The impact of the new UK Prime Minister on Europe

On 24 July, Sir Boris Johnson became the new Prime Minister of United Kingdom, after the disappointing mandate of his party colleague Theresa May.

Boris Johnson gave his first statement in the House of Commons since becoming prime minister, and set out his position on Brexit, which he has promised to complete by 31 October.

No country that values its independence, and indeed its self-respect, could agree to a treaty which signed away our economic independence and self-government as this backstop does – Boris Johnson

Responding to questions from MPs, he said he was committed to “getting rid” of the backstop, describing it as “divisive” and “anti-democratic”.

After the speech, Mr Barnier sent a note to European leaders, repeating the EU’s position that getting rid of the backstop was “of course unacceptable”, and labelling Mr Johnson’s speech “rather combative”. But he added that despite disagreements over the backstop, the EU was prepared to “work constructively, within our own mandate”, and was prepared to analyse “any UK idea on withdrawal issues that are compatible with the existing withdrawal agreement”.

Concerning the possibility of a no deal, he said it would not be “the EU’s choice. In any case, what remains essential on our side is to remain calm, stick to our principles and guidelines and show solidarity and unity of the 27.”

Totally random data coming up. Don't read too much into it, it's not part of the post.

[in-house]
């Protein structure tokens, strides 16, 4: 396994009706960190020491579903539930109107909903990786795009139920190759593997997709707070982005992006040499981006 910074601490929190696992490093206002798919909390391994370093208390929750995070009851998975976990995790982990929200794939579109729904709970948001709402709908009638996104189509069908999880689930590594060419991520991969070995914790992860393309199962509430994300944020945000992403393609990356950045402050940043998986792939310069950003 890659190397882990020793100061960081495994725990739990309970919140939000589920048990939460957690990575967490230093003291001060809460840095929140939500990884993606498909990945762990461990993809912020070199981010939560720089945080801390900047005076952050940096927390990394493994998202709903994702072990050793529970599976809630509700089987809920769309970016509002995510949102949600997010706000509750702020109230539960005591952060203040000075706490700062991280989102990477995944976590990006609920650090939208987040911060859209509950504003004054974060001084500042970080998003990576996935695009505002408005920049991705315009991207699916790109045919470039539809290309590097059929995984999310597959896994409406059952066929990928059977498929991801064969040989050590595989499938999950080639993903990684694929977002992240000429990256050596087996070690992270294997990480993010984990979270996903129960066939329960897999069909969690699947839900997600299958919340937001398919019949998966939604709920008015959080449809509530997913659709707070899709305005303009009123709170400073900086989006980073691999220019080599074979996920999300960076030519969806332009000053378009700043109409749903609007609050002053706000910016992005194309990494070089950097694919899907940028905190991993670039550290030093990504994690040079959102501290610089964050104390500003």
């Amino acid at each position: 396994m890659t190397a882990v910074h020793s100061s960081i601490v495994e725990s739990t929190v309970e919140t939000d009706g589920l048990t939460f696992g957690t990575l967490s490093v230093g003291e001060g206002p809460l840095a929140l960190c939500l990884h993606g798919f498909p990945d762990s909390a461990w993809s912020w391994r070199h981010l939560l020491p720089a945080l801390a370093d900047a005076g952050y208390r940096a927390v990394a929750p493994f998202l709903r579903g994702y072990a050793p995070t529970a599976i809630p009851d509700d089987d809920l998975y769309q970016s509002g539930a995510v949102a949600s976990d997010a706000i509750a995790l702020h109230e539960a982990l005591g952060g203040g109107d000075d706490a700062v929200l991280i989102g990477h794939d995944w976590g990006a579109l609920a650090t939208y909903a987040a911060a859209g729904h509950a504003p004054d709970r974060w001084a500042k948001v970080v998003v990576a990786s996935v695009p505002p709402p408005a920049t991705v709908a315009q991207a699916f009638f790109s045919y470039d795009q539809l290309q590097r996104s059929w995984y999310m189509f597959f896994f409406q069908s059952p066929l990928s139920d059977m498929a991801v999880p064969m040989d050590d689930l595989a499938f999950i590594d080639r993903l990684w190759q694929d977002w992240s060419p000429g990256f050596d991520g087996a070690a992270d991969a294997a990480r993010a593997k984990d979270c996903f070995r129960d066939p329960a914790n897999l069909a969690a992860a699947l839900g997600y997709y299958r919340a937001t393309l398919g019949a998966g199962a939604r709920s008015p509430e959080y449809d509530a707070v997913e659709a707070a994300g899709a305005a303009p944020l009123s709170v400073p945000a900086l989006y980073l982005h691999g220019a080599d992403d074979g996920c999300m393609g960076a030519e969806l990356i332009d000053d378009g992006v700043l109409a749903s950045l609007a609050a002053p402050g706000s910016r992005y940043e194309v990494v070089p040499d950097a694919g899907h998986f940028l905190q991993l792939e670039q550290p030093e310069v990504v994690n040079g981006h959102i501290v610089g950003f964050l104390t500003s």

He added that he would “remain available throughout the summer for talks with the UK”.

The backstop is a key piece of the deal negotiated by his predecessor’s government, dictating what will happen to the border between Northern Ireland and the Republic of Ireland.

It is a last resort that guarantees a frictionless border if no better solution is devised in time – by maintaining close ties between the UK and the EU until such a solution is found.

The danger of Johnson’s credibility gap is that it could prompt EU leaders to underestimate his willingness to drive Britain off the Brexit cliff, triggering a potentially catastrophic chain reaction.

At this point, the UK-EU relations look like a fight in which there are no winners. The new prime minister promised to leave the European Union by the end of October. Therefore: “do or die”, accepting that a no-deal Brexit will happen if an agreement cannot be reached by then. The case of a no-deal would be disastrous for everyone: on the UK side, the lack of an agreement with European Union could bring damages for its economy; on the European Union side, the organization would break the relations with a historical state of the European Union, which is fundamental for stronger international relevance. In the background, obviously, there are 3.2 million EU citizens in the United Kingdom to protect.

However, the prime minister’s strategy remains clear: he will combine public threats and private charm. First, he will frighten Europe by giving every impression of going hell for leather for a no-deal Brexit.

By: Domenico Greco

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